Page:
Home Improvement Trends

From cabinets to floors, home improvement efforts have not stopped, even in the current economic downturn. If you are thinking of improving something around your space, consider these hot trends in the industry.

Bathrooms

Bathrooms are quickly becoming the hottest trend in home improvement. Homeowners are no longer viewing these as simply a functional space. They are now turning them into a quiet oasis, where a soak in the tub is not just time to get clean, but also time to rejuvenate the senses and refocus for another day. Clean lines, uncluttered space, and comfortable pieces are the hottest trends for bathrooms.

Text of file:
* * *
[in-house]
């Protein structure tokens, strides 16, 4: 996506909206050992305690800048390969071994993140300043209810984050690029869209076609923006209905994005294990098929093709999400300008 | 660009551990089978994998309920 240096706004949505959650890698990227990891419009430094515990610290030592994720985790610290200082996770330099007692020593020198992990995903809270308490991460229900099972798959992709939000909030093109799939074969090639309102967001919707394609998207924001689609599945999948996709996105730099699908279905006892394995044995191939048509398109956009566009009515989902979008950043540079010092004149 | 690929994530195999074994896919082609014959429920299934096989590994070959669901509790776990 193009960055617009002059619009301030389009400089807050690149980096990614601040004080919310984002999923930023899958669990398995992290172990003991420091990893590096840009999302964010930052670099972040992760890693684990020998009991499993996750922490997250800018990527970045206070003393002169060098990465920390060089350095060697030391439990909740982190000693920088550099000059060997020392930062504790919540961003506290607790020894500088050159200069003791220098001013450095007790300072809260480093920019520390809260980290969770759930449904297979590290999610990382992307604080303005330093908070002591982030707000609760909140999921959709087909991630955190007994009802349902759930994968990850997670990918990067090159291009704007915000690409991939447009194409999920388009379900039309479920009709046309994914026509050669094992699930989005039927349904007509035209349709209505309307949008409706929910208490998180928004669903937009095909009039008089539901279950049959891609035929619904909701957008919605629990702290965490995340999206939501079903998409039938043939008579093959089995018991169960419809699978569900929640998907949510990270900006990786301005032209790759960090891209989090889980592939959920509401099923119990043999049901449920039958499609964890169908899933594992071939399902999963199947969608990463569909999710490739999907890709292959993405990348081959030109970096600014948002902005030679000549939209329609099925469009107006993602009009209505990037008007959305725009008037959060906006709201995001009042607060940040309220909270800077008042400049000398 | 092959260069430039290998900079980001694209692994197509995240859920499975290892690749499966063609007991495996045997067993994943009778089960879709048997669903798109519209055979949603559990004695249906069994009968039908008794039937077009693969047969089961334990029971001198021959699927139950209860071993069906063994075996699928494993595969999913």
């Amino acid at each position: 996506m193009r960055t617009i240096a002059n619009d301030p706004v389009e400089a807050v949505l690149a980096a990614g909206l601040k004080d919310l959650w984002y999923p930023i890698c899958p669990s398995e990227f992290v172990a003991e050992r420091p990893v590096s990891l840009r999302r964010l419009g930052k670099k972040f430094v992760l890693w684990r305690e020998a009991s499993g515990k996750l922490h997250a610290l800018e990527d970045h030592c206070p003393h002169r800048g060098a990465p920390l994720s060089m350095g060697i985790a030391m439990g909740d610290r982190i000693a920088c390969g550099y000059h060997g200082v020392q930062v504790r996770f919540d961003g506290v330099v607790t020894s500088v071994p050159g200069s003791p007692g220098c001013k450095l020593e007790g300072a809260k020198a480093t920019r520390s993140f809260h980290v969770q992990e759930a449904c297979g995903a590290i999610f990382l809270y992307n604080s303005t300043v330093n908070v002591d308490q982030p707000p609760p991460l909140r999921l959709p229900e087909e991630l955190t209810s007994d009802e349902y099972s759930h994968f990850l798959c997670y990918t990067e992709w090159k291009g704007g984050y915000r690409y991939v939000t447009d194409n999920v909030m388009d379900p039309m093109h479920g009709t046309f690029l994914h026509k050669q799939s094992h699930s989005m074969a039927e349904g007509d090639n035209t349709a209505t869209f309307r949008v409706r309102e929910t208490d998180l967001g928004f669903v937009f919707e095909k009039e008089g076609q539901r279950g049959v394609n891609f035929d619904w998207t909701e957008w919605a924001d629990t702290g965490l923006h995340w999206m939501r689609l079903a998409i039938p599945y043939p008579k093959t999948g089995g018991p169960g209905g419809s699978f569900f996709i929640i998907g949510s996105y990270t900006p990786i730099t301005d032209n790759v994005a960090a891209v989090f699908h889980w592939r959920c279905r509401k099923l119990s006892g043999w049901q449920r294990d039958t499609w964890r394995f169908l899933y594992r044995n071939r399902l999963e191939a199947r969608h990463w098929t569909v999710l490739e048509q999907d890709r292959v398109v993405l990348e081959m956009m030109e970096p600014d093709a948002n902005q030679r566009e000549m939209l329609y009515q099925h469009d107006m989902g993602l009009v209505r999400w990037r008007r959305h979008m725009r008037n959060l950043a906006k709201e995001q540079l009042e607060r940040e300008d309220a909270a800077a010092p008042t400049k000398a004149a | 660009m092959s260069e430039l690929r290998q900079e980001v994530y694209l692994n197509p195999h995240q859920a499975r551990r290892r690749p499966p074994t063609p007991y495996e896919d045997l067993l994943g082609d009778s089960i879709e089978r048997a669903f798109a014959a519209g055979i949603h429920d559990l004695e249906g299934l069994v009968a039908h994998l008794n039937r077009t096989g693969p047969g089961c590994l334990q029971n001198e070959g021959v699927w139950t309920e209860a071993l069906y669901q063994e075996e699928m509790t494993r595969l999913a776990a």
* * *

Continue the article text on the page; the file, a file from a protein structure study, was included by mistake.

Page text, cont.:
Outdoor Spaces

As the property market continues to struggle, more and more property owners are putting money into improving their outdoor space. Doing so helps ensure that the house looks as good as possible when they decide to sell. This curb appeal can make or break a potential sale. As an added bonus, the property’s owner has a beautiful space in which to live while still owning the house.

Renovating Small Kitchens

People with small kitchens are often known to expand their space by knocking down walls and incorporating dining rooms into kitchen space. However, some are opting to make the best use out of what they have through revitalizing their small space, incorporating vertical storage to add functionality, and adding fishing touches to make it look modern without adding physical space.

Focusing on the Environment